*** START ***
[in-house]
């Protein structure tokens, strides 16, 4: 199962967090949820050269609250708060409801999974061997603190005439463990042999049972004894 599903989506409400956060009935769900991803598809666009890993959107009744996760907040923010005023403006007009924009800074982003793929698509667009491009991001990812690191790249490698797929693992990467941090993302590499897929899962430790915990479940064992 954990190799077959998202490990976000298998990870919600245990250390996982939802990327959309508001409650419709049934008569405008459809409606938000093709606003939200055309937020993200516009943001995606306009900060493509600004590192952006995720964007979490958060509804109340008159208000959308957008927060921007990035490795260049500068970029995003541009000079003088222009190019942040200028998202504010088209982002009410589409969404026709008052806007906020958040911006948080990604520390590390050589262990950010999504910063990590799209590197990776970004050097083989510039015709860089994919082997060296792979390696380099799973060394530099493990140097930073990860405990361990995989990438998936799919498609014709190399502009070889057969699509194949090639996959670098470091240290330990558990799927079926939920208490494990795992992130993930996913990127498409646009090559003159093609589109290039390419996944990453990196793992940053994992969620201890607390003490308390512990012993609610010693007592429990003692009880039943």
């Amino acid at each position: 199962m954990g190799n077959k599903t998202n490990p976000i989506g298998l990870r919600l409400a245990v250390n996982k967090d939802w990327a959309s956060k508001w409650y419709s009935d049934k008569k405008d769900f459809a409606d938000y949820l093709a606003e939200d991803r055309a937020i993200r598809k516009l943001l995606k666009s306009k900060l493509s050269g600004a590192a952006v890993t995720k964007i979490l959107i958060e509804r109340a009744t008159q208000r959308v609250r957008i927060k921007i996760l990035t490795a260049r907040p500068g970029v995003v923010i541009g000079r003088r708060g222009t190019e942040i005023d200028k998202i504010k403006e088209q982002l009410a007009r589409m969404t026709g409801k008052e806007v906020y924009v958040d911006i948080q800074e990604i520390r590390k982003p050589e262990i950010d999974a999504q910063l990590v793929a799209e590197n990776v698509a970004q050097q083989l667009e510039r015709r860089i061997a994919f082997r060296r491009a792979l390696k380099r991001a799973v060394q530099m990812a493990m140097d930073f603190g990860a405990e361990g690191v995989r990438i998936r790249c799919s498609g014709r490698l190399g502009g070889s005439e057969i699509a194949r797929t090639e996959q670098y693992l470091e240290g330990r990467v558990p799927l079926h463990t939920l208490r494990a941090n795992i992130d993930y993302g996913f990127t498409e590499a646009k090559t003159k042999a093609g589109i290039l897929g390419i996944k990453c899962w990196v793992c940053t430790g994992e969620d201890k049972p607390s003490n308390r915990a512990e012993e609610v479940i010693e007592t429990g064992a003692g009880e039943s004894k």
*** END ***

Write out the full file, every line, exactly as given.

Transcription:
[in-house]
């Protein structure tokens, strides 16, 4: 199962967090949820050269609250708060409801999974061997603190005439463990042999049972004894 599903989506409400956060009935769900991803598809666009890993959107009744996760907040923010005023403006007009924009800074982003793929698509667009491009991001990812690191790249490698797929693992990467941090993302590499897929899962430790915990479940064992 954990190799077959998202490990976000298998990870919600245990250390996982939802990327959309508001409650419709049934008569405008459809409606938000093709606003939200055309937020993200516009943001995606306009900060493509600004590192952006995720964007979490958060509804109340008159208000959308957008927060921007990035490795260049500068970029995003541009000079003088222009190019942040200028998202504010088209982002009410589409969404026709008052806007906020958040911006948080990604520390590390050589262990950010999504910063990590799209590197990776970004050097083989510039015709860089994919082997060296792979390696380099799973060394530099493990140097930073990860405990361990995989990438998936799919498609014709190399502009070889057969699509194949090639996959670098470091240290330990558990799927079926939920208490494990795992992130993930996913990127498409646009090559003159093609589109290039390419996944990453990196793992940053994992969620201890607390003490308390512990012993609610010693007592429990003692009880039943």
């Amino acid at each position: 199962m954990g190799n077959k599903t998202n490990p976000i989506g298998l990870r919600l409400a245990v250390n996982k967090d939802w990327a959309s956060k508001w409650y419709s009935d049934k008569k405008d769900f459809a409606d938000y949820l093709a606003e939200d991803r055309a937020i993200r598809k516009l943001l995606k666009s306009k900060l493509s050269g600004a590192a952006v890993t995720k964007i979490l959107i958060e509804r109340a009744t008159q208000r959308v609250r957008i927060k921007i996760l990035t490795a260049r907040p500068g970029v995003v923010i541009g000079r003088r708060g222009t190019e942040i005023d200028k998202i504010k403006e088209q982002l009410a007009r589409m969404t026709g409801k008052e806007v906020y924009v958040d911006i948080q800074e990604i520390r590390k982003p050589e262990i950010d999974a999504q910063l990590v793929a799209e590197n990776v698509a970004q050097q083989l667009e510039r015709r860089i061997a994919f082997r060296r491009a792979l390696k380099r991001a799973v060394q530099m990812a493990m140097d930073f603190g990860a405990e361990g690191v995989r990438i998936r790249c799919s498609g014709r490698l190399g502009g070889s005439e057969i699509a194949r797929t090639e996959q670098y693992l470091e240290g330990r990467v558990p799927l079926h463990t939920l208490r494990a941090n795992i992130d993930y993302g996913f990127t498409e590499a646009k090559t003159k042999a093609g589109i290039l897929g390419i996944k990453c899962w990196v793992c940053t430790g994992e969620d201890k049972p607390s003490n308390r915990a512990e012993e609610v479940i010693e007592t429990g064992a003692g009880e039943s004894k």